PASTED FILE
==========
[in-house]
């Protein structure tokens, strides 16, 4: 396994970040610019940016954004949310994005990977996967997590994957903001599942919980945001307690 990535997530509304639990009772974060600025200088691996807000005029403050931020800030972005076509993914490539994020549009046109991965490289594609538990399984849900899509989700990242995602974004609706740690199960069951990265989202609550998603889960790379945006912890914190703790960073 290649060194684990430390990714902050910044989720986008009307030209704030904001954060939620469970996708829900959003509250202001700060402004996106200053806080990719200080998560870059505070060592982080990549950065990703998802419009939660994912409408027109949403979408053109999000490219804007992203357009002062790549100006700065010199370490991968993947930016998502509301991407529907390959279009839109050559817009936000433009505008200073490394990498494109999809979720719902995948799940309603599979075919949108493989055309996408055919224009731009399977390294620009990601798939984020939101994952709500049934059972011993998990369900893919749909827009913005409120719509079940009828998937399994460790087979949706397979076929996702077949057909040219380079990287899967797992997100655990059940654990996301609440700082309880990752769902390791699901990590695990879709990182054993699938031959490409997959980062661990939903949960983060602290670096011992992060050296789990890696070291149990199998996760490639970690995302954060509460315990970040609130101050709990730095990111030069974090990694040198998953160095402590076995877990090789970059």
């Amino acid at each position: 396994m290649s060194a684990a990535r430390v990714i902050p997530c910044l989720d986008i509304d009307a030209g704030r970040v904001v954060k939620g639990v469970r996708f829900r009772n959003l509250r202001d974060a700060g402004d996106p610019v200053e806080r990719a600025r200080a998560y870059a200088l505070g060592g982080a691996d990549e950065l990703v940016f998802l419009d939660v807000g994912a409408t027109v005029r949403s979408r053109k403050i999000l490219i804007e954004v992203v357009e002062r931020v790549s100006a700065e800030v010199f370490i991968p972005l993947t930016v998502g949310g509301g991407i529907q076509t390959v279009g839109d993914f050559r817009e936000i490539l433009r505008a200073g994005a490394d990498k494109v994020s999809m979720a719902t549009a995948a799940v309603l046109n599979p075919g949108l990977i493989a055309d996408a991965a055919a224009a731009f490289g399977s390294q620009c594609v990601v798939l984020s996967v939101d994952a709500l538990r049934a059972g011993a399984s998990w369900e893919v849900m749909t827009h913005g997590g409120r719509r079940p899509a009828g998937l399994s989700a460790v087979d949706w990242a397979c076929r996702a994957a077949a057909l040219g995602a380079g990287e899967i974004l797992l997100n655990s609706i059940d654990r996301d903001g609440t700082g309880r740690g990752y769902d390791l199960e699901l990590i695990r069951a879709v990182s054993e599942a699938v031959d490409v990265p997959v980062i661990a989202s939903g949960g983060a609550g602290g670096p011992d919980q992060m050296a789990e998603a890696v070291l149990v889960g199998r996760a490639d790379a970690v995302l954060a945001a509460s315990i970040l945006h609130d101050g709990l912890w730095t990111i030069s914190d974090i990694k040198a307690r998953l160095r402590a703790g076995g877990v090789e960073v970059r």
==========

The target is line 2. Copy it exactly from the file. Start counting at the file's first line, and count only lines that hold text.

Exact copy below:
């Protein structure tokens, strides 16, 4: 396994970040610019940016954004949310994005990977996967997590994957903001599942919980945001307690 990535997530509304639990009772974060600025200088691996807000005029403050931020800030972005076509993914490539994020549009046109991965490289594609538990399984849900899509989700990242995602974004609706740690199960069951990265989202609550998603889960790379945006912890914190703790960073 290649060194684990430390990714902050910044989720986008009307030209704030904001954060939620469970996708829900959003509250202001700060402004996106200053806080990719200080998560870059505070060592982080990549950065990703998802419009939660994912409408027109949403979408053109999000490219804007992203357009002062790549100006700065010199370490991968993947930016998502509301991407529907390959279009839109050559817009936000433009505008200073490394990498494109999809979720719902995948799940309603599979075919949108493989055309996408055919224009731009399977390294620009990601798939984020939101994952709500049934059972011993998990369900893919749909827009913005409120719509079940009828998937399994460790087979949706397979076929996702077949057909040219380079990287899967797992997100655990059940654990996301609440700082309880990752769902390791699901990590695990879709990182054993699938031959490409997959980062661990939903949960983060602290670096011992992060050296789990890696070291149990199998996760490639970690995302954060509460315990970040609130101050709990730095990111030069974090990694040198998953160095402590076995877990090789970059």